“A pessimist only sees the dark side of the clouds, and mopes; a philosopher sees both sides and shrugs; an optimist doesn't see the clouds at all--he's walking on them.”
Leonard L. Levinson
Sometimes, the most interesting and unique things happen completely by accident. And I'm going to discuss an instance of that here.
Over the last few months, I've been delving deeper into the use of my Autodesk 360 site, and exploring it's capabilities a little more deeply.
And there's a lot that can be done. It can store files, it can control who has permissions to view and download files, it can be used to run, analysis, simulation, and rendering projects, as well as product life cycle management. It can even be used as an online view for someone who needs to see your data.
In this post, I talk about a subtle capability that can add a lot of bang for the buck. Embedding a viewable dwf file in a website.
A 3D dwf can do a lot to help make a design to life. The viewer can zoom rotate, pan, and interact with the file. These capabilities can add a lot of clarity, and value, to a proposal, or to the evolution of a design process.
So how can you create the embedded code into a webpage, like I've done above?
First, create a dwf from the source file. In my example, I'm using a dwf of the 4 sided die I created a few months ago.
Once the dwf is exported, switch to your Autodesk 360 account, and prepare to upload the file to the account. In my example, I've created a folder called "Blog Shares". But you can name the folder anything you want. It's not necessary to create a folder, but I prefer to. It helps organize things
Browsing into this folder, I'll go ahead and select "Upload" to begin the process of selecting and uploading the file.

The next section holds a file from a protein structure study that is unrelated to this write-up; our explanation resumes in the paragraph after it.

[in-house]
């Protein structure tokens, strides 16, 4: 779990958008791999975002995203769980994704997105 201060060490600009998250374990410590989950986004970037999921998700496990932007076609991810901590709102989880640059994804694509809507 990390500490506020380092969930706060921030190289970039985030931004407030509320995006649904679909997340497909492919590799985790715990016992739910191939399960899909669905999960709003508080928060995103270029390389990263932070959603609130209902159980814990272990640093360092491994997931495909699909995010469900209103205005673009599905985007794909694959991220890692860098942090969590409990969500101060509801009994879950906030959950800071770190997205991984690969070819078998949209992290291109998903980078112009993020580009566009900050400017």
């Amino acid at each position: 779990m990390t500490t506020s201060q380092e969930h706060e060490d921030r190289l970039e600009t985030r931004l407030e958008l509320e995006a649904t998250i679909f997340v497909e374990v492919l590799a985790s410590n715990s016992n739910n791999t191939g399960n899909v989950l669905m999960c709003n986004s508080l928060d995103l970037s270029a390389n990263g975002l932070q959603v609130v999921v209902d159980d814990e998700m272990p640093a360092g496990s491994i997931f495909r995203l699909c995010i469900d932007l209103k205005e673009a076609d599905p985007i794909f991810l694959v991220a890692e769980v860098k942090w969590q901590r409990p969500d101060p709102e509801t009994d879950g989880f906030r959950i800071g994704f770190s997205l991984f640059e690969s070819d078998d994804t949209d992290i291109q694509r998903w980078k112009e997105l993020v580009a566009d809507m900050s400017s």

In this case, I'm only adding one file, so I'll select it, and hit the "Upload Now" button.
The file will upload, and after a few minutes, the dwf file will generate it's view. However, it's completely locked down, and nobody but the person who created it can see it.
In order to share the file, I'm going to move my cursor over the dwfx file. I'll see icons for a Preview, Assign Categories, Actions, and Add Comments.
I'll select "Actions", choose "Sharing", and then choose "Public Sharing"
A dialog box will appear where Public Sharing can be turned on. A link is created where the file can be downloaded, e-mailed, previewed, and finally, embedded.
Choosing "Embed", Autodesk 360 creates html code that can be used to
copy and paste into a webpage (like this one!) and create the embedded
So that's how Autodesk 360 can help amp up your website. If you haven't checked out Autodesk 360 yet, it's worth taking a look at. You get 3GB of storage just for starting it up!
One thing to note, I did edit the code to make the view fit better on my page. But that's the only alteration I made.
And for the video version of this, take a look at that embedded file below!
<iframe width="545" height="409" src="http://www.youtube.com/embed/4vculzWL_dI" frameborder="0" allowfullscreen></iframe>